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Chatbots rise, and the future may be 're-written'

Robot
Vladyslav Otsiatsia | Getty Images

Although they may not be the type of humanoid robots you imagine, roaming the streets like a scene out of the movie "I, Robot"; chatbots are on the march nonetheless.

Many in the technology sector think chatbots—interactive messaging powered by artificial intelligence (AI)—are the next big form of communication, and their prevalence is already larger than you might expect. Microsoft recently had an embarrassing experiment with its chatbot experiment, while Facebook may be set to roll out a version of its own, Techcrunch reported last week.

Many investors around Silicon Valley also see this as one of the next wave of disruptive technologies. Phil Libin, venture capitalist and co-founder of Evernote, recently told "Closing Bell" that "the world is about to be re-written, and bots are going to be a big part of the future…we are going to be making products over the next few years that fit much more naturally."

So what exactly are these chatbots that are popping up all over? And will they spell the end of humanity as we know it, a frequent fear associated with AI?

'Rich world of conversations'

"Real human positions cannot be entirely replaced by these chatbots, so they will eventually work together." -Yolanda Gil, computer science professor, USC

The simplest answer is a computer software program that is able to intelligently communicate with humans through artificial intelligence.

Tech companies like Microsoft are placing big bets on the computer software, which is able to intelligently communicate with humans via AI. Microsoft recently launched its first attempt with a Twitter chatbot named "Tay"; however things didn't go quite according to plan when "Tay" started spewing racist comments to some user's questions.

However, Microsoft CEO Satya Nadella isn't giving up on chatbots. It's just "back to the drawing board," he said recently at the company's developer conference. Microsoft also announced that it will be launching new tools to help developers build their own chatbots into their apps.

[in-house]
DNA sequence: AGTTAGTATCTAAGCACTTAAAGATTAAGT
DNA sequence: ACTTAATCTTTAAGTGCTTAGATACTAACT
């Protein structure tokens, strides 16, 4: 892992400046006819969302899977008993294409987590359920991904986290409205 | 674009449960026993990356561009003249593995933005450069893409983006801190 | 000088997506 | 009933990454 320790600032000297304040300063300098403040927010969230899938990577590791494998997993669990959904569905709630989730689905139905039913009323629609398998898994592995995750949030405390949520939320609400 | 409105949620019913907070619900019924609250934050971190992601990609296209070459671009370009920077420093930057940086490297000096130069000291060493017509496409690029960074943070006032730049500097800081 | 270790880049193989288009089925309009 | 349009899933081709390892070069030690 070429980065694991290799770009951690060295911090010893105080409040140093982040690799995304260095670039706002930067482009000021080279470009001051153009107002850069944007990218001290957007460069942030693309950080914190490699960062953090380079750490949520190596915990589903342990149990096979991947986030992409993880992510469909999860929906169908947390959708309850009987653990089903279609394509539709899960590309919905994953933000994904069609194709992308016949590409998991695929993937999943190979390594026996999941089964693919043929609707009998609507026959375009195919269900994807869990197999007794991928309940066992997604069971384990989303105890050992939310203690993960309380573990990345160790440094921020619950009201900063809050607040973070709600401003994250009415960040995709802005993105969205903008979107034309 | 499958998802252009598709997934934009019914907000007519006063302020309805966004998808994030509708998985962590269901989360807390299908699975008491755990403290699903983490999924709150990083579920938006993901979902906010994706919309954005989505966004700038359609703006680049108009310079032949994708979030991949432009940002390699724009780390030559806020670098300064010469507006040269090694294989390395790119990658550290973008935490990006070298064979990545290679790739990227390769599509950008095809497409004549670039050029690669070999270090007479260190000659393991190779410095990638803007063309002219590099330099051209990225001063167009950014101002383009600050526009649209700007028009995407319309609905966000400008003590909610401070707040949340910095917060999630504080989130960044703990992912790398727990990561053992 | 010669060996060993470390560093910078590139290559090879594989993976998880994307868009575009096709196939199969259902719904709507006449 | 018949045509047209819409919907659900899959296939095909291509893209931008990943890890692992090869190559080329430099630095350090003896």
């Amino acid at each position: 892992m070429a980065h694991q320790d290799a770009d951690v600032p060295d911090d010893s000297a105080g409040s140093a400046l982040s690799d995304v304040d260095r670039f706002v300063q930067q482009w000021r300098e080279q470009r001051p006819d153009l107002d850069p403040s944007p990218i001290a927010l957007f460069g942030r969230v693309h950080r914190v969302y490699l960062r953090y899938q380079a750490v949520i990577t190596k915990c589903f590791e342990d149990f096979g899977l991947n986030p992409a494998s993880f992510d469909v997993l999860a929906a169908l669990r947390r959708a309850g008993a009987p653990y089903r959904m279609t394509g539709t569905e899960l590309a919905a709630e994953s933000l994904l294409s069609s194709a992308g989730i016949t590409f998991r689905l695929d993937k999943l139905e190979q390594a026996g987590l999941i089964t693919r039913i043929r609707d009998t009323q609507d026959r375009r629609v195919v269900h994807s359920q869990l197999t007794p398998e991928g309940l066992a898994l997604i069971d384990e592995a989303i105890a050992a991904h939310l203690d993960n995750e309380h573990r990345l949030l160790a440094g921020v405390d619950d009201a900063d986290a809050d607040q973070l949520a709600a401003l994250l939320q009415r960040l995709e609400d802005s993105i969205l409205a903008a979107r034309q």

"This is the rich world of conversations that we envision, people to people, people to personal digital assistants, people to bots, and even personal digital assistants calling on bots on your behalf. That's the world that you're going to get to see in the years to come," Nadella said.

It's not just the tech behemoths who are trying to get in on the space. Fast food Mexican chain Taco Bell is trying to spice up its ordering options with its integration of what it calls a "TacoBot" into the workplace messaging app, Slack. It's currently in a testing phase, but the company's artificial intelligence software is hoping to allow users to communicate with a bot, place orders and pay for it all through Slack.

TacoBot can even give recommendations if customers are having a hard time deciding between tacos or a burrito.

AI critics have warned about the threat to the job market, and according to a recent report from the World Economic Forum, over five million jobs could be wiped out globally in the next five years due to the rise of robots. The jobs most at risk appear to be office or administrative positions—roles in which chatbots seemingly may excel.

But Yolanda Gil, computer science professor at University of Southern California and a member of the Association for Computing Machinery, isn't so concerned that these chatbots will be stealing jobs from the workforce. In fact, she thinks they will just work alongside humans as a secondary means of assistance.

"A.I. systems in general are so limited. One thing that people don't understand is that they have no common sense and very little context about the world that we live in," Gil said. "They won't replace or work in lieu of the real people."

The growing role of automation in the workplace is a source of anxiety to a middle class that has already lost jobs due to outsourcing and economic shifts. For years, blue collar jobs were seen as most imperiled, but an increasing number of white collar roles are now considered the crosshairs. Last year, billionaire investor Jeff Greene warned that "what globalization did to the blue-collar worker in manufacturing over 30 or 40 years, artificial intelligence ... I believe will do to the white-collar workforce in the next five to 10 years." He called the state of affairs "a national emergency."

Yet observers like USC's Gil disagree. "It's a way to add more capacity to the company without getting rid of the other jobs. The real human positions cannot be entirely replaced by these chatbots so they will eventually work together," she said.

Chatbots "will deal with the simple cases, but humans will still be forced to take care of the more complex cases," she added.

While the rise of artificial intelligence and robots could have an impact on the job market, Phil Libin says we should be focused on the positive aspects instead of the negatives.

"I think all new technologies have an element of being a little bit scary, and I think it's easier to see the downsides than the upsides because the upsides require a lot more imagination, but in every point in the past, new technology has had many more upsides than downsides," he said.